Real world religion

I was listening to the radio while I was driving recently. The trip was short, so I didn’t hear much of the program. The topic of the program was astrology, a topic in which I have very little to no interest. So I wasn’t really paying attention to the radio. It was sort of background noise to my running of errands. In that background, somewhere, there was a speaker who was discounting astrology, saying that science has proven time and time again that there is no basis to the predictions of astrology. Then the speaker said that the thing she loved most about science was its ability to admit its own mistakes. This, she said, is something that religion cannot do.

I was offended, first of all that she seemed to speak of astrology as if it were religion. I don’t think of it as a religion at all. It is a strange set of unsubstantiated ideas that are used to manipulate people into feeling good and giving money to people who are self-named and self-educated.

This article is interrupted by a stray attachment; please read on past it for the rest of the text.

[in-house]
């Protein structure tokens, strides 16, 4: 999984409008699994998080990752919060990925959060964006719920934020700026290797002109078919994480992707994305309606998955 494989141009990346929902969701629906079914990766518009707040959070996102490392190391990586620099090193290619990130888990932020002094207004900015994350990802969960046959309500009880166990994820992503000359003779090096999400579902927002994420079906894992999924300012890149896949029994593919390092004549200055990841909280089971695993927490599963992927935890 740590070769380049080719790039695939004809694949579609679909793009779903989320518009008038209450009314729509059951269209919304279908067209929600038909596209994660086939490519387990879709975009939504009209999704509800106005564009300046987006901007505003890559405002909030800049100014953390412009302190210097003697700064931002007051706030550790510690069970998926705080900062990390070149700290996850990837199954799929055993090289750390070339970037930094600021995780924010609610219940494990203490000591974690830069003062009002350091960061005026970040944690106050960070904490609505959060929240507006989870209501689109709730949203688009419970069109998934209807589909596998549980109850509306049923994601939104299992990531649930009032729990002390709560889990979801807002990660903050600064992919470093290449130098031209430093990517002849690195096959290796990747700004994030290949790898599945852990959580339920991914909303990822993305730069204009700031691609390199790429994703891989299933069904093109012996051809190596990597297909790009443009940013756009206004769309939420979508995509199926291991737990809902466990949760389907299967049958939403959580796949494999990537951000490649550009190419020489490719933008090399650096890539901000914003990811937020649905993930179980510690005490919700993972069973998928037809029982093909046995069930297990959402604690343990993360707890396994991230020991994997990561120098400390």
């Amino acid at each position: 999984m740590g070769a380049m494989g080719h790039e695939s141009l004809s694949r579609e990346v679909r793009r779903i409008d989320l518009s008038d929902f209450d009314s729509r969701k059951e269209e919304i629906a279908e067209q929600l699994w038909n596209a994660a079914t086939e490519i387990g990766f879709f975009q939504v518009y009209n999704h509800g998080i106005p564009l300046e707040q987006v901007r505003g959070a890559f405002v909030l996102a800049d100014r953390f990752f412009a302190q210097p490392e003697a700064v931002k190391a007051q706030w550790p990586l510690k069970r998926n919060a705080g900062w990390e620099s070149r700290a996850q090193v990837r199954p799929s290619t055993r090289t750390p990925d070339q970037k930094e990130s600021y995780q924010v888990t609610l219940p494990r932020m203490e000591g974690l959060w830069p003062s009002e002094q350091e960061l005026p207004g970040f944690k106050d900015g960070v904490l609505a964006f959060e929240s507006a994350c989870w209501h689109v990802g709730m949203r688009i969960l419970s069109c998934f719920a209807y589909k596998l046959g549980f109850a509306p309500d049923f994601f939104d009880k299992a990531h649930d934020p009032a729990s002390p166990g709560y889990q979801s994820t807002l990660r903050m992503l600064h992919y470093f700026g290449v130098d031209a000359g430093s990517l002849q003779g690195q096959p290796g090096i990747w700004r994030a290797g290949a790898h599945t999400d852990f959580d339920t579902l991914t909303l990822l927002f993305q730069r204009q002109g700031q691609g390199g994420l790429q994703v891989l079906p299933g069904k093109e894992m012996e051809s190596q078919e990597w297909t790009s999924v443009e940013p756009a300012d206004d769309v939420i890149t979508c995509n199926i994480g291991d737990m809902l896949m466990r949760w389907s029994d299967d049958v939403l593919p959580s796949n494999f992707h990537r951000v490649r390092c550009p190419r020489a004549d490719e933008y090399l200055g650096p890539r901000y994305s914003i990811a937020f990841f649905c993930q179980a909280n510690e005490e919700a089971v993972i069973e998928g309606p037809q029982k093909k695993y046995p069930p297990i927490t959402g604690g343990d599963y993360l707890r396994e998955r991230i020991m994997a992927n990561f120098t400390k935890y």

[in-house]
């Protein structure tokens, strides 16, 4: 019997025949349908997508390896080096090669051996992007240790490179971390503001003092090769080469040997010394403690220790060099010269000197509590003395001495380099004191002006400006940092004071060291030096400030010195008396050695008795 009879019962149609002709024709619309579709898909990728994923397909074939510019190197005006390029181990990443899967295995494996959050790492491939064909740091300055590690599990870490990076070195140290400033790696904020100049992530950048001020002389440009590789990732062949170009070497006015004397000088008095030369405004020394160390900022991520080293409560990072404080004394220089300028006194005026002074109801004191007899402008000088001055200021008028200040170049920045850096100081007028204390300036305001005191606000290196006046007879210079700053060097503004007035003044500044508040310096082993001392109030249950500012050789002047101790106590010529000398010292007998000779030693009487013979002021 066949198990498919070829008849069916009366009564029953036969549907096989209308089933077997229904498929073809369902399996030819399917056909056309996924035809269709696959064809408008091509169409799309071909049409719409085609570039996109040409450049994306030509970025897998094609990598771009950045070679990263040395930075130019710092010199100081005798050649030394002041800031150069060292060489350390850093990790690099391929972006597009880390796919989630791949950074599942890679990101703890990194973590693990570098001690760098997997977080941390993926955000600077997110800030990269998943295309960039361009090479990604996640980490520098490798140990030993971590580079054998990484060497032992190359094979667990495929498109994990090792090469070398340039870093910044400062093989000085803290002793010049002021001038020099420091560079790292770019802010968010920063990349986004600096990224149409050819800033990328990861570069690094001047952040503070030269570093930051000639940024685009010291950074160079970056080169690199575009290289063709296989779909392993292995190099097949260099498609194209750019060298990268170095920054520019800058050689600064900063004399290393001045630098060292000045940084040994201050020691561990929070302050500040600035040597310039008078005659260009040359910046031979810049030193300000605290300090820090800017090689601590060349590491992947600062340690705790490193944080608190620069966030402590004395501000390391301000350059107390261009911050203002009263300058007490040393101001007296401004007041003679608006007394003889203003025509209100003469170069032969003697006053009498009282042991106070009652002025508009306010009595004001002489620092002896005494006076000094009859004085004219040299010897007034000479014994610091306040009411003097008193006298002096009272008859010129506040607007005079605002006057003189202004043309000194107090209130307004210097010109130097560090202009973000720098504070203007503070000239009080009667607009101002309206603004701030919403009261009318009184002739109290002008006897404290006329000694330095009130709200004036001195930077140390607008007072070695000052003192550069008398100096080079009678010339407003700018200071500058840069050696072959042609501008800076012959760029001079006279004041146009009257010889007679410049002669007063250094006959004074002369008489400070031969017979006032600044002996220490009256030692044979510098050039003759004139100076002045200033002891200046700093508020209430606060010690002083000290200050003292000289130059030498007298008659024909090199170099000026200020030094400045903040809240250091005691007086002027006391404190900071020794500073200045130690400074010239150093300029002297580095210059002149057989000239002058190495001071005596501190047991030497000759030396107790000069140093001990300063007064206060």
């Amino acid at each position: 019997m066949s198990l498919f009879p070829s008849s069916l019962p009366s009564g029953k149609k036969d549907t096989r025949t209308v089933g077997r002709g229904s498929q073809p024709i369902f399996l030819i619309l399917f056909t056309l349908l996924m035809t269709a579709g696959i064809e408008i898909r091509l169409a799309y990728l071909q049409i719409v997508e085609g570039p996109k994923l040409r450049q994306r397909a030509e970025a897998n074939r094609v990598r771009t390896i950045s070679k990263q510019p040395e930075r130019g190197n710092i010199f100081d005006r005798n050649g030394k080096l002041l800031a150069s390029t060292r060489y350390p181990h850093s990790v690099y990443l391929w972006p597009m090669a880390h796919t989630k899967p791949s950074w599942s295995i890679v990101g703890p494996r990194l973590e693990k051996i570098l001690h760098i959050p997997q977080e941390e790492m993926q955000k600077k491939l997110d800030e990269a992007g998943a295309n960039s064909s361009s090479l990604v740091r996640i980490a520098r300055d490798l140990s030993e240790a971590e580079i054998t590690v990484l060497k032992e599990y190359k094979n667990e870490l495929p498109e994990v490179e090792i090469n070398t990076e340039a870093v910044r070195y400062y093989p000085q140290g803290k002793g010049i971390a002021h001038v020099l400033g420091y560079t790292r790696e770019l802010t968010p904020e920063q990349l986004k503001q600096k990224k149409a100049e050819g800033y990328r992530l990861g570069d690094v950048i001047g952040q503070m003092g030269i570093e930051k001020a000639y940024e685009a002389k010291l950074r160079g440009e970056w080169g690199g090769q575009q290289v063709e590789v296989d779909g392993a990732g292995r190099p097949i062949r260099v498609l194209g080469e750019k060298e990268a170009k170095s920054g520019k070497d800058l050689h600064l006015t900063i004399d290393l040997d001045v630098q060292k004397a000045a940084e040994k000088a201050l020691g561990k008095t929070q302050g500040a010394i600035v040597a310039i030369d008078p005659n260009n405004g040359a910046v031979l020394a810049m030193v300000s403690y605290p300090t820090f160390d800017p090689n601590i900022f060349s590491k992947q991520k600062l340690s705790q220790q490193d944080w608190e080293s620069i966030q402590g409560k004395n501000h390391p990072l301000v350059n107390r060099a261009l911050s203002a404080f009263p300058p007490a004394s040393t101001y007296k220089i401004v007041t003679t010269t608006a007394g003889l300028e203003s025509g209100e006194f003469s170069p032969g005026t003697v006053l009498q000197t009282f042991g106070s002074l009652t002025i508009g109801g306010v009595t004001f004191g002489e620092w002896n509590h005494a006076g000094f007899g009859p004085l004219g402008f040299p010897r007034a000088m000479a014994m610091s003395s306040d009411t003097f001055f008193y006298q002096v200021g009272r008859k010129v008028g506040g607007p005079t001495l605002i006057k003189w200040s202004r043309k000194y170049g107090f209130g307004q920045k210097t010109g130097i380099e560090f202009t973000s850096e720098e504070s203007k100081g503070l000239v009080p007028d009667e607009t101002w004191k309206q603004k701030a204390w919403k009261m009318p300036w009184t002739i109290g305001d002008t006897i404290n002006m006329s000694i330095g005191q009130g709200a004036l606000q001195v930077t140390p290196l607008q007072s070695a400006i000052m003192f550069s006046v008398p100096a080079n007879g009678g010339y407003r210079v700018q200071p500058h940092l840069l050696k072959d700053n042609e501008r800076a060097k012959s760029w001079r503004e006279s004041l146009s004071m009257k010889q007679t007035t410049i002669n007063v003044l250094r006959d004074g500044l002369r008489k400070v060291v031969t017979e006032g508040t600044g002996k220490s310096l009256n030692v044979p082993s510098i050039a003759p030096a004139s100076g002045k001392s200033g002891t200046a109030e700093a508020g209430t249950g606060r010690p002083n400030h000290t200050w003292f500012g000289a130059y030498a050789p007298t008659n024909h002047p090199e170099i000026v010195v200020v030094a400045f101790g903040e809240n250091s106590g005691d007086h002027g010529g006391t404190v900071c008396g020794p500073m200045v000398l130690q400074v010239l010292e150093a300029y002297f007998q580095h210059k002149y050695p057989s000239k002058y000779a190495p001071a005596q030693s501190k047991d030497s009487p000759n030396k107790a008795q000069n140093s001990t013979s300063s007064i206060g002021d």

As I have been thinking about it, I keep thinking that she doesn’t seem to know anything about religion in the form in which I experience it. We’ve been admitting our mistakes for many years. I confess that the church was a bit slow to admit that it had a problem with sexual exploitation. It took far to long for the stories of victims to he heard and for the church to institute policies and processes to protect the innocent. And there are still problems with sexual exploitation in the church, but we are aware of those problems and we are not trying to pretend that they don’t exist. I have been personally involved in misconduct investigations and I have seen the seriousness with which the church is able to admit to our problem and address it head on.

I also remember very clearly the apology that was issued by our United Church of Christ in 1993 on the centennial of its role in the illegal overthrow of the Hawaiian monarchy in 1893. Our missionaries and church leaders had made a mistake and the apology took a century. But the apology was present and we were able to admit that we had made grave mistakes.